There have been many discussions about unconscious bias, however, we still have not found an effective way to actually remove or at least reduce bias in organisations and work cultures.
The truth is, unconscious bias is the way our brain works, maybe we should just accept it?
Step 1: Leverage first impression bias and the “similar to me” effect
We are all biased by preferring people who are similar to ourselves or who have shared interests and experiences. We also tend to rely too heavily on one trait (positive or negative) when making decisions.
When scanning through CVs I might prefer names that I can easily pronounce or people that are of the same gender and similar age. The problem is that first impression and what we then consider as similar has little to do with being successful at work. Imagine, If first I see the traits that are meaningful and good predictors of work success like our shared values, the style in which we prefer to work and our passions, there are much better chances that:
- we can actually connect based on better predictors of work success,
- I will be able to overcome other biases, discovered later, that might come from superficial differences like age, gender, ethnicity, certain abilities or disabilities, etc.
Step 2: Create “stereotyping” of talents and community of interests
Stereotyping is our tendency in guessing or making assumptions about behaviors that are often based on group identity. We as humans like to, want to and need to categorize the world into neat little groups. It is efficient, predictable, and makes us feel good.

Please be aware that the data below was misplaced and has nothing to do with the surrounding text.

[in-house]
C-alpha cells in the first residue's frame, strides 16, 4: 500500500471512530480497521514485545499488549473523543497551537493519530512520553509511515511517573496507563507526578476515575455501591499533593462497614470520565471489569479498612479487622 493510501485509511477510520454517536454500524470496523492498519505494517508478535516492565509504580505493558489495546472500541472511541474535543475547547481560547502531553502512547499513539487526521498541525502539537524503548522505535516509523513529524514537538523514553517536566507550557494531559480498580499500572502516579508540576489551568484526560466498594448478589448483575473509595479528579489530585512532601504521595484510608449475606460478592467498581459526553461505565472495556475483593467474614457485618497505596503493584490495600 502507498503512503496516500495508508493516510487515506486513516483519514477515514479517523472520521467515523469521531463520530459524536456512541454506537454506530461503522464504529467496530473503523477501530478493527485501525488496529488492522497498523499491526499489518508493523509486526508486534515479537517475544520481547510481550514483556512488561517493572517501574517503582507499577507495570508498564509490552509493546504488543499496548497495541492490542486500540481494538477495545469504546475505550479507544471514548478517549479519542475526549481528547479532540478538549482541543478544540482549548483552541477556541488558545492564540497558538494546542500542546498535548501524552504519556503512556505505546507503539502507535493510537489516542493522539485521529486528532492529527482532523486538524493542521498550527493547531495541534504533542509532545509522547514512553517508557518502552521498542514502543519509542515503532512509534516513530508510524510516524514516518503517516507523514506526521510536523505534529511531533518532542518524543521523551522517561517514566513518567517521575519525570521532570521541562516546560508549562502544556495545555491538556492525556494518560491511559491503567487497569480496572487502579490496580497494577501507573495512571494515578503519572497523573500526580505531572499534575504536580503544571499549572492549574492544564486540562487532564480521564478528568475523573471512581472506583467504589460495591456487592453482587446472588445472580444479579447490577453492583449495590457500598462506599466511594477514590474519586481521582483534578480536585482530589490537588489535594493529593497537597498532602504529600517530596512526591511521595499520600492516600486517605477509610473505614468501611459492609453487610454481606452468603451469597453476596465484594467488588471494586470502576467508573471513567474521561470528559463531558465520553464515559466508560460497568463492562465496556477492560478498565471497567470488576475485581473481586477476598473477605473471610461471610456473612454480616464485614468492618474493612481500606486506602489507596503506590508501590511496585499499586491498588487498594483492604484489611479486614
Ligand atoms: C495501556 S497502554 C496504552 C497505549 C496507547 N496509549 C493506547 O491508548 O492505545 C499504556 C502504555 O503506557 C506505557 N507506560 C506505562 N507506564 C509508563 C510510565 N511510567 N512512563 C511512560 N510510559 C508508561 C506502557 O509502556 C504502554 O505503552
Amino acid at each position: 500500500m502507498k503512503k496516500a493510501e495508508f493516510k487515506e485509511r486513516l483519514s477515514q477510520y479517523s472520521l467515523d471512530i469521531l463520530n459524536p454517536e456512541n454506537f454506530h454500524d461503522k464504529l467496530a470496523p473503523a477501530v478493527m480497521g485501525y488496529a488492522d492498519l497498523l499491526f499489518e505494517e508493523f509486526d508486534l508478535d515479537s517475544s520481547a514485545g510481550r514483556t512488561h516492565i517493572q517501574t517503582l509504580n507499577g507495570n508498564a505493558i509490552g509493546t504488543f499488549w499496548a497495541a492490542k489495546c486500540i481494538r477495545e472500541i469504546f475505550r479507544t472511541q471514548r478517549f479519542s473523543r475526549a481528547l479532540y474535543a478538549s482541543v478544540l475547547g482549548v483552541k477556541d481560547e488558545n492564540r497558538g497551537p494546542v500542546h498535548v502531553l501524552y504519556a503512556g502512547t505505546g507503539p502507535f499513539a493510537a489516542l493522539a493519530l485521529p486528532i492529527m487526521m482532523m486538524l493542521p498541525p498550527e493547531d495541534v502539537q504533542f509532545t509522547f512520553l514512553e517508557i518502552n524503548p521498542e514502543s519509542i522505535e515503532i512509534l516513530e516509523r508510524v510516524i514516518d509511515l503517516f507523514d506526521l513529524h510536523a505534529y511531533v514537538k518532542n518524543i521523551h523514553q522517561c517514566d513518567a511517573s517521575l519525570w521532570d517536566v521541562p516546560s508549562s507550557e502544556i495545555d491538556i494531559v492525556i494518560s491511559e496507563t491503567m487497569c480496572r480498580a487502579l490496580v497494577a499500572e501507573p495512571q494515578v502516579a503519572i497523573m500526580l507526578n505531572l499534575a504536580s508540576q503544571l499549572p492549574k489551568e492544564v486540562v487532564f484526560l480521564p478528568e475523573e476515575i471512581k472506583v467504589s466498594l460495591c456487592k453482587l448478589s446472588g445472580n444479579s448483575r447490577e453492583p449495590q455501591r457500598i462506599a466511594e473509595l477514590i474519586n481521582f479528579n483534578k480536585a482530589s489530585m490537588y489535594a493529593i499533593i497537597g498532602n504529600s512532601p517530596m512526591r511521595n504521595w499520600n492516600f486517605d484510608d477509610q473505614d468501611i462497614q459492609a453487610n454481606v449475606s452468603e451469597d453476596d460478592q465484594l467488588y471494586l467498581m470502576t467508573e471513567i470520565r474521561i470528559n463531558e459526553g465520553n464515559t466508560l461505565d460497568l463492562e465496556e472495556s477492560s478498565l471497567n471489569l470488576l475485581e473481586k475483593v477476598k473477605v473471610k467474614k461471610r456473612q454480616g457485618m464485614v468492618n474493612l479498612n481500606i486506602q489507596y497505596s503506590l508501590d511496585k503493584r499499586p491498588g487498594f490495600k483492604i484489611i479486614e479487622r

Many diversity programmes actually emphasise people in groups identities that are non-relevant to the actual work. In doing that many organisations that are trying to increase awareness and reduce bias are actually encouraging the set-up of group identity. Once connecting with people in ways that are meaningful to achieve shared purpose and outcomes, the second step is to create, nurture and celebrate “stereotypes” of talents and community of interests. People can:
- be “stereotyped” into groups that are crossing other stereotypes of gender/age/ethnicity etc
- get away from structural grouping
- separate talents and interests from people hence a person can be “stereotyped” into multiple groups.
Step 3: Reward Confirmation Bias
Another common bias is our tendency to look for information that supports our existing beliefs, and reject data that challenges these. For that reason pressures to recruit to “quotas”, or obey certain policies sometimes increases our focus to justify our biased choices. Instead of using punishment to try and change human behaviors, we can, for example, reward people leaders for:
- Discovering similarities that are meaningful for achieving the shared purpose and outcomes.
- Reward them for discovering and growing certain “stereotyped” talents groups.
So instead of punishing for undesirable biases or trying to trick our unconscious bias with how we dress, shake hands, speak, or train our Artificial Intelligence, I suggest, we get over it. We start to adapt our unconscious bias by staging experiences that help us see beneath people’s surface on a deeper and more meaningful way.
@Hadas Wittenberg is a future of work enabler.